Potato Science

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I remember seeing a guy take a fork, a regular potato, and a battery and make the potato glow. He may have also had some copper wiring.

If I remember right—and there’s no guarantee of that so kids don’t try this at home—he ran a wire from the battery to the fork, then jammed the fork into the potato and …

No, wait, I’m thinking there might have been two forks. And two sets of wires. So he created a complete circuit (or, possibly, just a circle) and made the potato glow. And not just glow, but it turned a lovely yellow-green color.

Lovely, I should amend, when one is speaking of a glowing potato. This was not the sort of color you’d like to see on, say, your little toe after dropping something (maybe a box of forks or batteries) on it.

Still, I’m surprised some restaurant hasn’t figured out a way to cook and serve potatoes in just this fashion. If your kids are like mine, potatoes only come in one edible form as far as they are concerned: French fries. And potato chips. And shoestring potatoes (which have almost as much nutritional value as real shoestrings).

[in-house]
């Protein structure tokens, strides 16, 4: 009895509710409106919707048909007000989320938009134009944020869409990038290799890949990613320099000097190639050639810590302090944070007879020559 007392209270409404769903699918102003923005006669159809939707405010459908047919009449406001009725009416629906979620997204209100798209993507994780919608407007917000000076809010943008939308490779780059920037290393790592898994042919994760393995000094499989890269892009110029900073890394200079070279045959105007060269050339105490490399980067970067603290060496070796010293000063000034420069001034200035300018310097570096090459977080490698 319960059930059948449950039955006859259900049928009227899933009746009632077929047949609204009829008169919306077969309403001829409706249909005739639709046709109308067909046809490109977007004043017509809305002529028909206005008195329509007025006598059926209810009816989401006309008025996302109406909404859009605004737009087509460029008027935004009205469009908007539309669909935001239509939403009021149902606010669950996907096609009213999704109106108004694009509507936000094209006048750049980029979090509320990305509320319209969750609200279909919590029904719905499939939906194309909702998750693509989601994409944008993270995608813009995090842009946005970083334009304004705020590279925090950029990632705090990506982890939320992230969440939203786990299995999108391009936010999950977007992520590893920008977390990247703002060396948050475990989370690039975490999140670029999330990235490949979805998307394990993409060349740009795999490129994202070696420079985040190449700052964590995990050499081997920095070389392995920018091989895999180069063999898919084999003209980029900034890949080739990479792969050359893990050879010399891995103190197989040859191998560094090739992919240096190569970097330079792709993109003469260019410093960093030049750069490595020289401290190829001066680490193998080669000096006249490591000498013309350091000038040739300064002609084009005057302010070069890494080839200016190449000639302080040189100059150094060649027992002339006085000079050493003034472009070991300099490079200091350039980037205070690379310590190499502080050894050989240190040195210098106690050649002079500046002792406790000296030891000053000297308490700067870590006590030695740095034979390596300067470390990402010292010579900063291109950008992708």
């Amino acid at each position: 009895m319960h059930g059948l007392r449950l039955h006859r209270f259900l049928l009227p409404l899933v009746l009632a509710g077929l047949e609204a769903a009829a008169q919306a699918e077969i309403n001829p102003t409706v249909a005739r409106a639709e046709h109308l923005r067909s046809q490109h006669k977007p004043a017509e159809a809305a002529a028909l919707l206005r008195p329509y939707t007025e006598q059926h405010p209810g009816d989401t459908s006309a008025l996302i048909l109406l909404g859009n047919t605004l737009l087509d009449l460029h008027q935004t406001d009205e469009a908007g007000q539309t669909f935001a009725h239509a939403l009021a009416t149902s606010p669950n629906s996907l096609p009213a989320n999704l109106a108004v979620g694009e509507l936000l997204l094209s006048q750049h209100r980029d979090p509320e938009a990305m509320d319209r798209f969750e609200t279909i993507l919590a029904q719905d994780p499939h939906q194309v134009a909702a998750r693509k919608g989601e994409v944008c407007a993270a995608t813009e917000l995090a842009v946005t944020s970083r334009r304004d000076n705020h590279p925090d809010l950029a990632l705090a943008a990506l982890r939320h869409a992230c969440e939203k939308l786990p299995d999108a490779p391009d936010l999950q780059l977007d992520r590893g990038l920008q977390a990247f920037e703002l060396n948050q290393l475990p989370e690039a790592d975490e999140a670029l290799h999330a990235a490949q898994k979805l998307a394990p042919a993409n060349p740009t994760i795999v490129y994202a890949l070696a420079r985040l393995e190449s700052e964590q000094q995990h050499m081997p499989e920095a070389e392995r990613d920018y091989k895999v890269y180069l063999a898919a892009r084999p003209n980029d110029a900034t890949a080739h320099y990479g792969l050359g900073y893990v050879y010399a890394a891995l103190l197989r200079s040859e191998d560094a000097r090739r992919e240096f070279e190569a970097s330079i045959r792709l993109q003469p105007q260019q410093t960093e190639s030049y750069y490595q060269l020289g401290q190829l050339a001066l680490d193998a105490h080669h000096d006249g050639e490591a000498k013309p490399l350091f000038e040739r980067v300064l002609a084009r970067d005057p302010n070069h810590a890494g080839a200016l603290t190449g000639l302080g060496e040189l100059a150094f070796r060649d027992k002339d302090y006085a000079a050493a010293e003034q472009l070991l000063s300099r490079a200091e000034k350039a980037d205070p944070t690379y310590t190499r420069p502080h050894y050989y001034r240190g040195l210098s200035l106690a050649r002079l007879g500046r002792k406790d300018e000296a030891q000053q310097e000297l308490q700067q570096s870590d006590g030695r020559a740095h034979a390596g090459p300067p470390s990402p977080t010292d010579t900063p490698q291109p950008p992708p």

OK, so my kids did eat a lot of potatoes, they didn’t eat them in “normal potato form”. Unless they were mashed. Or maybe scalloped. Or that way of serving them that sounds like “hawg rotten”.

Now that I think about it, my kids really liked potatoes!

For the purpose of this article, though, let’s say they didn’t like potatoes in their whole form. (But who can blame them? Potatoes have almost no nutritional value and when most of us tell people we’re “just having a baked potato” for supper as if we were on some virtuous diet, what we really mean is, “I’m having chili, cheese, chives, lots of whole-fat butter, some sour cream, several mushrooms and an entire bag of cheese and there just might be a potato under all that but I’m not going to look real close”.)

But I bet most kids would actually order potatoes on their own initiative if they showed up at the table glowing like something out of “Star Trek”! (The potatoes, not the kids.) It might be dangerous to give the kids access to a battery and live forks, though, so maybe someone can invent a special plate where the battery is concealed in the ceramic, with hot leads that come out and … no, that’s probably not safe, either. And I know some of you are thinking we should just give them a potato, a fork, and point them at the nearest wall socket, but I think the rest of us can agree that you need to be locked away for even thinking such a thing.

The only down side I can think of to this whole plan is that a potato that’s glowing because two electrically-charged forks are stuck in it smells like a swamp fire. I bet kids will overlook that little drawback, though, for the chance to bite into a glowing potato. Just remember, kids: take the forks out first!

And now that I think about it, it may have been a pickle so never mind.